Tawny Kitaen, who gets most of the screen time here, is definitely in her phsyical prime. She looks really, really good here and the camera loves her as much as she loves the camera. While the script doesn’t prove to be too challenging she handles things well as she’s got enough obvious confidence and some decent screen presence. Brent Huff makes for a macho enough hero that you can undestand why Gwendoline falls for him and it’s interesting to see the twists that their relationship takes as the movie plays out. If you go into this one expecting some fine, sexy pop art and some neat adventure you’ll probably really enjoy it as it’s a fun, slick movie that doesn’t spend a lot of time sweating the details. Style over substance? Maybe, but it’s still a good time.


    The anamorphic 2.35.1 transfer looks very nice on this DVD. The color reproduction is very good, the black levels are strong and deep, and the flesh tones, of which there are plenty, look lifelike and natural. While sometimes the really fine detail seems to be obscured a just a tiny bit in the shadows or the darker scenes thankfully this is a really minor complain and there’s still a lot in the image to look for. Most viewers should definitely come away from this one happy with how the movie looks.

    Mpeg compression artifacts aren’t a problem, edge enhancement is held firmly in place, and while there is some mild line shimmering, it’s just that – mild, and it doesn’t prove to be overly distracting or a serious problem at all. Nucleus pretty much knocked this one out of the park.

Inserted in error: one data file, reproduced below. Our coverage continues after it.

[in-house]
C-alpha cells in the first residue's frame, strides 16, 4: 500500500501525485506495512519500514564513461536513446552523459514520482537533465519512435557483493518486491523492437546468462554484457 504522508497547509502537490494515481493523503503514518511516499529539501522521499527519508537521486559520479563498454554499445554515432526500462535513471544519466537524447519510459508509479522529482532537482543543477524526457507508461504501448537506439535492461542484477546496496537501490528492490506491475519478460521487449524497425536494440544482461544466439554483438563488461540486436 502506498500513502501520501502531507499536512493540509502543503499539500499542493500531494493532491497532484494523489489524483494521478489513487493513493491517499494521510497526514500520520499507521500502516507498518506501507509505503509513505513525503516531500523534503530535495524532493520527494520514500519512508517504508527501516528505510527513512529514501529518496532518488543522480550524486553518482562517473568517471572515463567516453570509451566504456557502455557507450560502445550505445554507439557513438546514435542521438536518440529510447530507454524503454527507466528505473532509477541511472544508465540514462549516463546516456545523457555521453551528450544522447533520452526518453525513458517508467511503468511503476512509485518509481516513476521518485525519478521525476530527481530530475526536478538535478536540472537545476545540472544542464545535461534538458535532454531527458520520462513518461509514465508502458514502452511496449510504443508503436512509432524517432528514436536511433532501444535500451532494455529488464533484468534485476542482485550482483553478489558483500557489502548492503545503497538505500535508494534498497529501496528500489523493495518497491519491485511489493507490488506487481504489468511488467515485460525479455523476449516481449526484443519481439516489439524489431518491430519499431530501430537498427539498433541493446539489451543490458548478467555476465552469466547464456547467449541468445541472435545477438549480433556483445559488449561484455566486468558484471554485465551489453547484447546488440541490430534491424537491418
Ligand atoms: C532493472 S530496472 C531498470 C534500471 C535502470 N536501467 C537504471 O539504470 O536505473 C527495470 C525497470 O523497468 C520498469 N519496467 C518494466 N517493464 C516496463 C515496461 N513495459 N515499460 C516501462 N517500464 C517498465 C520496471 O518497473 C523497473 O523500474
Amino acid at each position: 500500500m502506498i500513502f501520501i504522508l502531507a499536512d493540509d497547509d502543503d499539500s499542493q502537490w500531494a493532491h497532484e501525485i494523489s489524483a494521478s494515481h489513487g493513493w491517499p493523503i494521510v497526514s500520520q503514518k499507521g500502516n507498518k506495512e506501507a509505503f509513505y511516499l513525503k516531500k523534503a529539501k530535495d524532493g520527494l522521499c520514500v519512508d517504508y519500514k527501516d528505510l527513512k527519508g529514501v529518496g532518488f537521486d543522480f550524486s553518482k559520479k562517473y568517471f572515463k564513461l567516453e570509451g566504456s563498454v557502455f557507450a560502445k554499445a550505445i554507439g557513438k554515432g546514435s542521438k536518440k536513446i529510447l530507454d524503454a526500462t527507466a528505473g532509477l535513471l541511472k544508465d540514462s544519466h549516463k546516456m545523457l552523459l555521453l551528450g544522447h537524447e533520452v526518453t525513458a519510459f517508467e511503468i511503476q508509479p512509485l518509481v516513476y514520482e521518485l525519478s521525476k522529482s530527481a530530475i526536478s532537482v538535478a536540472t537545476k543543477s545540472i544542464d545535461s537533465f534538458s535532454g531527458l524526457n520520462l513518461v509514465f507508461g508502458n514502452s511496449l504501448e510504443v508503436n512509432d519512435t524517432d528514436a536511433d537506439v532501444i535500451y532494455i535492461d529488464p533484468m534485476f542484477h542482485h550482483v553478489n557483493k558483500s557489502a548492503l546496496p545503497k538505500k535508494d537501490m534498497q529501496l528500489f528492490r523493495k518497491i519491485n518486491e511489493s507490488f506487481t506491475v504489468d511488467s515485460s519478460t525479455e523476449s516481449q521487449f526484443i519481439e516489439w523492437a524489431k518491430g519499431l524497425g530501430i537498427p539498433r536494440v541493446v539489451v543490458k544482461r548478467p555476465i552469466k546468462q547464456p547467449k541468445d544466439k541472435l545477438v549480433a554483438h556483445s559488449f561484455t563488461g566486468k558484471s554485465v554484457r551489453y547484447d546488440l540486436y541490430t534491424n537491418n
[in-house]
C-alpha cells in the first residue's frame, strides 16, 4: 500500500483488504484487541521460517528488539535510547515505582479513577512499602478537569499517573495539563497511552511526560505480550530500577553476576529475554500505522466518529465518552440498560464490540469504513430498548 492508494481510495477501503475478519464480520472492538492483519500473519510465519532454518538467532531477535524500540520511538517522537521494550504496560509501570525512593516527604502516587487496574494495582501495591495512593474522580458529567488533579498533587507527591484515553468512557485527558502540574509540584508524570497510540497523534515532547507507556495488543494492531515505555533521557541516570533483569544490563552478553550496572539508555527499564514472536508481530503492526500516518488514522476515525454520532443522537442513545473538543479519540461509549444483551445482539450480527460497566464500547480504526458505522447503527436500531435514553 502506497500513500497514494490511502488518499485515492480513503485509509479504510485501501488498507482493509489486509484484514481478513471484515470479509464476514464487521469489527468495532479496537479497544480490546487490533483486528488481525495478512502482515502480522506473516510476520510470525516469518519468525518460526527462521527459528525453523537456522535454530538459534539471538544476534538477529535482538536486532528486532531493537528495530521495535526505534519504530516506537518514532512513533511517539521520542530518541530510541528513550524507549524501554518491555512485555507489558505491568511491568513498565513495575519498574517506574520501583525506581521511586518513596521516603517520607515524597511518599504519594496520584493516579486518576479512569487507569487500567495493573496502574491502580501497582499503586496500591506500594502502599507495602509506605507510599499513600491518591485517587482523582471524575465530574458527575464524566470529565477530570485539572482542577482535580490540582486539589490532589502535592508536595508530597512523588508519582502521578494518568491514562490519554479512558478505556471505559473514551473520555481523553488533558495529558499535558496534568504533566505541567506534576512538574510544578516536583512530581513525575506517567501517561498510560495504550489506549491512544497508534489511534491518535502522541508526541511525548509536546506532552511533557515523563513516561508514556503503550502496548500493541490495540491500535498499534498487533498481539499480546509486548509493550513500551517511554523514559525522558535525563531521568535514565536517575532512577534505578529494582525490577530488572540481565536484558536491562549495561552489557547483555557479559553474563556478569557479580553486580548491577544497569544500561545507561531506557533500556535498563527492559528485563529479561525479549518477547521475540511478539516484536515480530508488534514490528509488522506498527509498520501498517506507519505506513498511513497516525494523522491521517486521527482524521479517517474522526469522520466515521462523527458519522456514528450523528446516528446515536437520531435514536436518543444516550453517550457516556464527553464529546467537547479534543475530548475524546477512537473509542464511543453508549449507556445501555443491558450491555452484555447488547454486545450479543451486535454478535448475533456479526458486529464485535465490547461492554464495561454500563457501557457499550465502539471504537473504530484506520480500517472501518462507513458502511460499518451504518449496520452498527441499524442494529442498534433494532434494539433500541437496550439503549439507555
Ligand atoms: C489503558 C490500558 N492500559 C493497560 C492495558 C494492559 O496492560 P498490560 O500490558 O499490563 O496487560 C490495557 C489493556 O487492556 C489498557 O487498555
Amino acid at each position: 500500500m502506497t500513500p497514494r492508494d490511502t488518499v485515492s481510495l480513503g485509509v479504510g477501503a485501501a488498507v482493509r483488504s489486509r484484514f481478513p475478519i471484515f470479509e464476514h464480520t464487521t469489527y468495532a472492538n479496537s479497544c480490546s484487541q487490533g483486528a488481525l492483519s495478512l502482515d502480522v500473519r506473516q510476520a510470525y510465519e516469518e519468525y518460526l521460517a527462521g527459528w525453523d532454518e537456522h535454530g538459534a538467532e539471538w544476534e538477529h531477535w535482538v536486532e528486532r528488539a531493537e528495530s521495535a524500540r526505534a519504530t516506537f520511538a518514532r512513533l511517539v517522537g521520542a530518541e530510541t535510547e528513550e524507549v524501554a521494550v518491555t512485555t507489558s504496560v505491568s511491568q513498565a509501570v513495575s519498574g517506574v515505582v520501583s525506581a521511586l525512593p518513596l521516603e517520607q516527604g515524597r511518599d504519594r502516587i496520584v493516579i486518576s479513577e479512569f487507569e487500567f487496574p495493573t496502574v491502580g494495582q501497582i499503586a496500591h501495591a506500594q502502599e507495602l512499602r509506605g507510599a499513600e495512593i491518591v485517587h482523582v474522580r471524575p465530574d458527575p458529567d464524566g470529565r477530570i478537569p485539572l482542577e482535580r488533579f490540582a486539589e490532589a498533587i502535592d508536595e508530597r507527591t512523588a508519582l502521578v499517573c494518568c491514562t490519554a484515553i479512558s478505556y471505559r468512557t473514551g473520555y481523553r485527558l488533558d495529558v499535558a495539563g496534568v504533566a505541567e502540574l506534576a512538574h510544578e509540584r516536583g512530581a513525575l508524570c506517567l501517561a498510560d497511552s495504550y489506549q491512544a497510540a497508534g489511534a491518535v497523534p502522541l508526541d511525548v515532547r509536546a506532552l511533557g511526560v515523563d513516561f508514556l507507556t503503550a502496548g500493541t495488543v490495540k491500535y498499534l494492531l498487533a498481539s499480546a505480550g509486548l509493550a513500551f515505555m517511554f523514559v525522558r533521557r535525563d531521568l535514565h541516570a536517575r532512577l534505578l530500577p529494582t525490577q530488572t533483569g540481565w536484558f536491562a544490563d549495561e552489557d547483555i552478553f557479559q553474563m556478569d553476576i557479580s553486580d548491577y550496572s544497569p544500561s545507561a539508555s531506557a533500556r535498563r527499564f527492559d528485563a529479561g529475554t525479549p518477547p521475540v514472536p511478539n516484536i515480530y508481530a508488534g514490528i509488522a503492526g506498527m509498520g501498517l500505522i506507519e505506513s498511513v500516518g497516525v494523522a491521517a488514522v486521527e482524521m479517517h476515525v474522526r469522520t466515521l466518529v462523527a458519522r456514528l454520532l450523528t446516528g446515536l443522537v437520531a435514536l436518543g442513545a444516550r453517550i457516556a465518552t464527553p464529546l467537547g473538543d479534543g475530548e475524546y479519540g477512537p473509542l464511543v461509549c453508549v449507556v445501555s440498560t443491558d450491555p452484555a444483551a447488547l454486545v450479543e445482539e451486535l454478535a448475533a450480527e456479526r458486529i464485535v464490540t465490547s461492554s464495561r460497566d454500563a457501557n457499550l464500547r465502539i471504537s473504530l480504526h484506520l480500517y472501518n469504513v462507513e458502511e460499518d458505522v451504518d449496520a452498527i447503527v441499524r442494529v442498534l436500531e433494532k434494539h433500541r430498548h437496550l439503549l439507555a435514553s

Take your pick of four audio tracks on this release, both in their original Frenchlanguage, in Dolby Digital 2.0 Stereo or Dolby Digital 5.1 Surround Sound – with optional English subtitles and an English dub, also available in Dolby Digital 2.0 Stereo or Dolby Digital 5.1 Surround Sound. The quality of either track you should opt to check out is fine and there are no problems with hiss or distortion. Dialogue is clean and clear and the subtitles are nice and easy to read and also fairly well timed. The 5.1 tracks add a bit more depth and spread the score out nicely, and they also throw some nice directional effects into the soundscape as well.

    Just Jaeckin is on hand for a director’s commentary and an on camera video interview entitled The Perils Of Just (which runs seventeen and a half minutes or so) for this release. In the interview he covers working with some of the cast members and shows a particular affinity for Ms. Kitaen, while in the commentary track he goes into detail on some of the casting choices, the set design and the locations used for the shoot. Just comes across as a pretty amiable sort and he speaks of this film with some noticeable pride – he seems to have had a really good time making it and working with the people involved in the project and it’s a lot of fun to hear the history of the movie and where a lot of the ideas for some of the set pieces came from.

    Rounding out the extra features is the film’s original theatrical trailer, a generous still gallery of cover art and production stills, trailers for other Nucleus Films DVD releases, and an alternate opening credits sequence and an oddly interesting list of BBC mandated cuts required for the film when it was first released in the UK. There’s also another gallery of glamour shots that originally appeared in Lui magazine that feature Tawny doing her thing. Animated menus and chapter stops are also included.

    The Final Word:

    A completely enjoyable sci-fi/sexploitation hybrid, Gwendoline is a whole lot of trashy and stylish fun. Nucleus has given the film a very nice presentation on DVD with a fantastic transfer, great audio, and some interesting supplements.